The Pensions Authority’s (Authority) FAQs on Investment & Borrowing for One-Member Arrangements (FAQs) attempt to answer the principal queries raised by trustees on the new investment rules inserted into the Pensions Act 1990 by the EU (Occupational Pension Schemes) Regulations 2021 (Regulations). While the FAQs are likely to give rise to additional queries from trustees, they also provide some much needed clarity.
The FAQs confirm that the derogation included in the Regulations applies only to OMAs that were established before 22 April 2021 (Applicable Date). Specifically, the FAQs confirm that a derogation relates to:
- The requirements in the Regulations that deal with the new governance obligations on schemes, including written policies, key functions, outsourcing and investment management. These requirements will not apply until 21 April 2026 for OMAs established before the Applicable Date, and
- Any investments made or borrowing arrangements entered into before the Applicable Date.
Any OMA established on or after the Applicable Date will not be entitled to benefit from any of these derogations.
Investments and the derogation
Any investments made before the Applicable Date will be ring-fenced from investments made after that date. Unsurprisingly, the FAQs confirm that when investments made prior to the Applicable Date are sold and the proceeds reinvested, the derogation will no longer apply to those new assets. The new investment rules apply in full to any investments made after the Applicable Date.
The meaning of “regulated market”
The new rules require that investments made by OMAs on or after the Applicable Date must be made “predominantly in regulated markets”. The definition of “regulated market” is narrow and is provided in the MiFID II Directive 2014/65/EU (MiFID II). In Ireland, for instance, the only market operated by the Irish Stock Exchange that qualifies as a regulated market is the main market. This is also known as Euronext Dublin.
The FAQs note that the website of the European Securities and Markets Authority (ESMA) may be checked to confirm whether or not a market is a regulated market for the purposes of MiFID II.
The FAQs confirm that the word “predominantly” means more than 50% (50%+ Requirement). When considering investments, trustees must also take the liquidity requirements of the OMA into account. The FAQs note that liquidity requirements include fees, anticipated death or disability benefits and retirement.
Market movements and the investment rules
Where market movements occur and an OMA’s investment portfolio has breached the 50% + Requirement, the trustees of the OMA must make it compliant with the investment rules. This must be done within a “reasonable period of time”.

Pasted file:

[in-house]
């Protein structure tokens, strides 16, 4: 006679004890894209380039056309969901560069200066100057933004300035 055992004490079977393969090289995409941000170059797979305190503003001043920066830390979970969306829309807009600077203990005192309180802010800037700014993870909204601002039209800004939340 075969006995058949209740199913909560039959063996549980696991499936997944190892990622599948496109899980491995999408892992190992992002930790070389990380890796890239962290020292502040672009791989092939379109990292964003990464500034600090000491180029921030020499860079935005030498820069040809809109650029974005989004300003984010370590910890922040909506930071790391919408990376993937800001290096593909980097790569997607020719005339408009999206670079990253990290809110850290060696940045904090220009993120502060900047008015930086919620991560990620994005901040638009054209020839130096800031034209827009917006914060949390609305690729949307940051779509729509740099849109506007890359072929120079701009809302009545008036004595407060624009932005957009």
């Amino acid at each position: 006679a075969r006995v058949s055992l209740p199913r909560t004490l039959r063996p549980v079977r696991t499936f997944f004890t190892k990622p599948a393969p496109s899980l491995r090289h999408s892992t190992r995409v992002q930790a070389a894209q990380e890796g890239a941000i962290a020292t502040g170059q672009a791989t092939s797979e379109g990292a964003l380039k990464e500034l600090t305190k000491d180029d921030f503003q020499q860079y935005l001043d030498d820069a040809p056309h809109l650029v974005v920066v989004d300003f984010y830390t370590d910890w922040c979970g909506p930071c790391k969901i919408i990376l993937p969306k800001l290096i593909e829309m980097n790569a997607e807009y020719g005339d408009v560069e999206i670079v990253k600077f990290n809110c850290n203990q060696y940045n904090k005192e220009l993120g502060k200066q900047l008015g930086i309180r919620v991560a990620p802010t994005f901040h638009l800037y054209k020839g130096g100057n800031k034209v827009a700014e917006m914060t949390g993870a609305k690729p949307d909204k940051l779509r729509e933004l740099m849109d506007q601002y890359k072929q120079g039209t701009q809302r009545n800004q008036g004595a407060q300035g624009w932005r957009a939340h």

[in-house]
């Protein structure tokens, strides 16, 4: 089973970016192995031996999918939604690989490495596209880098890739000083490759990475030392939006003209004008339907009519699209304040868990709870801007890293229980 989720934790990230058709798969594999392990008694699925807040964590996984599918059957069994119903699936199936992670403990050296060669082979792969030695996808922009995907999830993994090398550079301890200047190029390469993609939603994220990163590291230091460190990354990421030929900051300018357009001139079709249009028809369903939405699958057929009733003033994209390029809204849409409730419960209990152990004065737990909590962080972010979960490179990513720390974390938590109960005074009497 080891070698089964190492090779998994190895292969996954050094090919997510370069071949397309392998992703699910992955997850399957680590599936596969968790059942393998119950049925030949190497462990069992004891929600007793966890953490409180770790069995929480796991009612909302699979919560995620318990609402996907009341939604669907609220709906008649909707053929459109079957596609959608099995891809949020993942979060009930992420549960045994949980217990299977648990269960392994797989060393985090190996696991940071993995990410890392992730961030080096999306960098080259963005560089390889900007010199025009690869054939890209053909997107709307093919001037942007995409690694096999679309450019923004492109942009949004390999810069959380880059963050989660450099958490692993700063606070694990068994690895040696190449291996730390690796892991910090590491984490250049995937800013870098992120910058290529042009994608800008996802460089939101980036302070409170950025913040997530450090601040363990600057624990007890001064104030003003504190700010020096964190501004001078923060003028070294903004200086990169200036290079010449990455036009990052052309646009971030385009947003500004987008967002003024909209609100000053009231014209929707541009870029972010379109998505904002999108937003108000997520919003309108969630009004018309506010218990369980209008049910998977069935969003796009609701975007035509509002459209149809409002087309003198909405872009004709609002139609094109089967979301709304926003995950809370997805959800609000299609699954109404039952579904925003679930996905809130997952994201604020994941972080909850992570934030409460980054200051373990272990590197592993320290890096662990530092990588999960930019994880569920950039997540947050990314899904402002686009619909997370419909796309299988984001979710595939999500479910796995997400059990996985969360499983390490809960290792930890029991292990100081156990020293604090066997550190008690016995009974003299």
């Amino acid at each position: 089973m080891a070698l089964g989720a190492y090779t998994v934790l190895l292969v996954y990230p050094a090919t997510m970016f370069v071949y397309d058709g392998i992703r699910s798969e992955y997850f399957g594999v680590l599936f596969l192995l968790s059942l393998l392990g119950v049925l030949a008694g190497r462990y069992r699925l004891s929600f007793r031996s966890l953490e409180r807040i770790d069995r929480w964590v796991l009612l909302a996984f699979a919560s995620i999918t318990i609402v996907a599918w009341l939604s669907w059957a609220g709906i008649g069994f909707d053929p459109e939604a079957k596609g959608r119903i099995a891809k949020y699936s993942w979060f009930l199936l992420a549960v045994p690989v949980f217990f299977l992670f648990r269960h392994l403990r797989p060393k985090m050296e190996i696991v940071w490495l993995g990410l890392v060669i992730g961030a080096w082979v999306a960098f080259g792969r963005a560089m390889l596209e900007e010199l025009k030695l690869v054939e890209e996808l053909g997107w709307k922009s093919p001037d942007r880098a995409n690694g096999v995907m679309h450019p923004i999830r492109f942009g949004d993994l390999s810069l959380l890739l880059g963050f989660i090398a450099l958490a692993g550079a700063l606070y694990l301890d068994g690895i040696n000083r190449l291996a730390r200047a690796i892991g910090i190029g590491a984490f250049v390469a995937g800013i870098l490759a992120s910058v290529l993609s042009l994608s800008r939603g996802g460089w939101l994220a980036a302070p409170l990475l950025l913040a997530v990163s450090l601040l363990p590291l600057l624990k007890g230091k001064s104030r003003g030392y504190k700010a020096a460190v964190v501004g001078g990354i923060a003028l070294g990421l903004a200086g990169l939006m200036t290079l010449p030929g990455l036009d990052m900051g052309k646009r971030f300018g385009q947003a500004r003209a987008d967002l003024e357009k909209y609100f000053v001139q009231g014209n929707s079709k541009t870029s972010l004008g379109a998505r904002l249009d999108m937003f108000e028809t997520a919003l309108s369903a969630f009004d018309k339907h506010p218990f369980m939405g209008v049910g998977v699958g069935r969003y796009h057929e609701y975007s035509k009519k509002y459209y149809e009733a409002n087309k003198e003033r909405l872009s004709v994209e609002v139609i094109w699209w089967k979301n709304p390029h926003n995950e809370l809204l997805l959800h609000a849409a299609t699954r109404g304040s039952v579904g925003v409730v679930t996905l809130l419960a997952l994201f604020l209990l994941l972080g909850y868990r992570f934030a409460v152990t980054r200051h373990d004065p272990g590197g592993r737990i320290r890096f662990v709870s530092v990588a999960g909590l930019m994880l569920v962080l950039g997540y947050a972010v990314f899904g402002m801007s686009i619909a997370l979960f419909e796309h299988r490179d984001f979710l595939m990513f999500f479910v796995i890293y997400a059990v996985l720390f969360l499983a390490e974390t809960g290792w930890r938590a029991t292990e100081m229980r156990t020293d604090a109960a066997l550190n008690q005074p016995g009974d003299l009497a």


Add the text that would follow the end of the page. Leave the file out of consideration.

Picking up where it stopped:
The FAQs state that such a reasonable period is “within one year or such time as any of the necessary investments…can be encashed without significant penalties being incurred”. Presumably, this is to allow for a situation where an unregulated investment is illiquid and where certain steps need to be taken before an investor can divest from it.
Where a member directs the trustees of an OMA to make an investment that would cause the scheme’s assets to breach the 50%+ Requirement, the trustees “must refuse” to make the investment. However, the trustees may proceed to partially implement the member’s direction to the extent that the investment does not breach the rule.
Pooled vehicles and insurance policies
The rules relating to investment in collective investment undertakings (CIU) caused some confusion amongst trustees and providers when the Regulations were published. A concern was expressed at the time that while a CIU may itself be admitted to trading on a regulated market, the assets held by it may be unregulated, like a property. The FAQs have now seemingly confirmed that any investment in a CIU shall only be treated as being an investment in a regulated market where the CIU is itself invested predominantly in regulated markets.
The FAQs note that a CIU includes:
- unit trusts
- common contractual funds
- alternative investment funds, or AIFs, and undertakings for collective investment in transferable securities, or
- UCITs, situated in an EU Member State.
The same “look-through” approach for CIUs is applicable for unit linked insurance policies. This means that an investment in a unit-linked policy will only be treated as an investment made on a regulated market where the policy is itself invested predominantly on regulated markets.
OMA borrowing arrangements put in place before the Applicable Date are covered by the derogation as well. The FAQs confirm that this includes money borrowed on or before the Applicable Date or where the trustees were entitled to drawdown loan proceeds before that date. When it comes to restructuring or moving a loan arrangement to another lender, this may only be done where the new capital value of the loan does not exceed the value of the loan before the restructure, or the move, took place. Interest roll-up is not permitted either, so the message from the Authority here is that borrowings that existed before the Applicable Date may benefit from the derogation, but the level of borrowing incurred by an OMA cannot increase.
For trustees of OMAs the FAQs are likely to provide a useful starting point. However, there is no question that some uncertainty remains in respect of certain assets like Real Estate Investment Trusts, which are both admitted to trading on a regulated market as well as being a CIU. While the new investment rules take a number of options off the table for small, self-administered schemes, pension investors can still find investment flexibility in the form of the Non-Standard PRSA and the Buy-Out-Bond.
For more information, please contact a member of our Pensions team.
The content of this article is provided for information purposes only and does not constitute legal or other advice.